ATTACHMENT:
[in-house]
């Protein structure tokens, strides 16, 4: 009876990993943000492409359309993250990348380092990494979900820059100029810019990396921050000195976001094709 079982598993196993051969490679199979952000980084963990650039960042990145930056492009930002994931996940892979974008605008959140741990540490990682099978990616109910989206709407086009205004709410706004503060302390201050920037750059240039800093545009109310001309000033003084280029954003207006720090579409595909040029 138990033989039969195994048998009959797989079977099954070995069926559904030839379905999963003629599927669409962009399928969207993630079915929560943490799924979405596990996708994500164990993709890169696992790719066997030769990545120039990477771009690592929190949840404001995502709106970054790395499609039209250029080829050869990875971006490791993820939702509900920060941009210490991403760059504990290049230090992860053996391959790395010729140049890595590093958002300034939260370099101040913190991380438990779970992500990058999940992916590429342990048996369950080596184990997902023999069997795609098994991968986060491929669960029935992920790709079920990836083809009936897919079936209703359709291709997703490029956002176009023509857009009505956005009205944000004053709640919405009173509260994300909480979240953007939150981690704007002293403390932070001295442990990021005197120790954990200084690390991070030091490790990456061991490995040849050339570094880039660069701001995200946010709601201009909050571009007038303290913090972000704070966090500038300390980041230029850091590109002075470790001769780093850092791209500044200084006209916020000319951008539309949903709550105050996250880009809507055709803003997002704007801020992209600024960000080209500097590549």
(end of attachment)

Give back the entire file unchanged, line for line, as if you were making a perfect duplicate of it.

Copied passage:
[in-house]
């Protein structure tokens, strides 16, 4: 009876990993943000492409359309993250990348380092990494979900820059100029810019990396921050000195976001094709 079982598993196993051969490679199979952000980084963990650039960042990145930056492009930002994931996940892979974008605008959140741990540490990682099978990616109910989206709407086009205004709410706004503060302390201050920037750059240039800093545009109310001309000033003084280029954003207006720090579409595909040029 138990033989039969195994048998009959797989079977099954070995069926559904030839379905999963003629599927669409962009399928969207993630079915929560943490799924979405596990996708994500164990993709890169696992790719066997030769990545120039990477771009690592929190949840404001995502709106970054790395499609039209250029080829050869990875971006490791993820939702509900920060941009210490991403760059504990290049230090992860053996391959790395010729140049890595590093958002300034939260370099101040913190991380438990779970992500990058999940992916590429342990048996369950080596184990997902023999069997795609098994991968986060491929669960029935992920790709079920990836083809009936897919079936209703359709291709997703490029956002176009023509857009009505956005009205944000004053709640919405009173509260994300909480979240953007939150981690704007002293403390932070001295442990990021005197120790954990200084690390991070030091490790990456061991490995040849050339570094880039660069701001995200946010709601201009909050571009007038303290913090972000704070966090500038300390980041230029850091590109002075470790001769780093850092791209500044200084006209916020000319951008539309949903709550105050996250880009809507055709803003997002704007801020992209600024960000080209500097590549």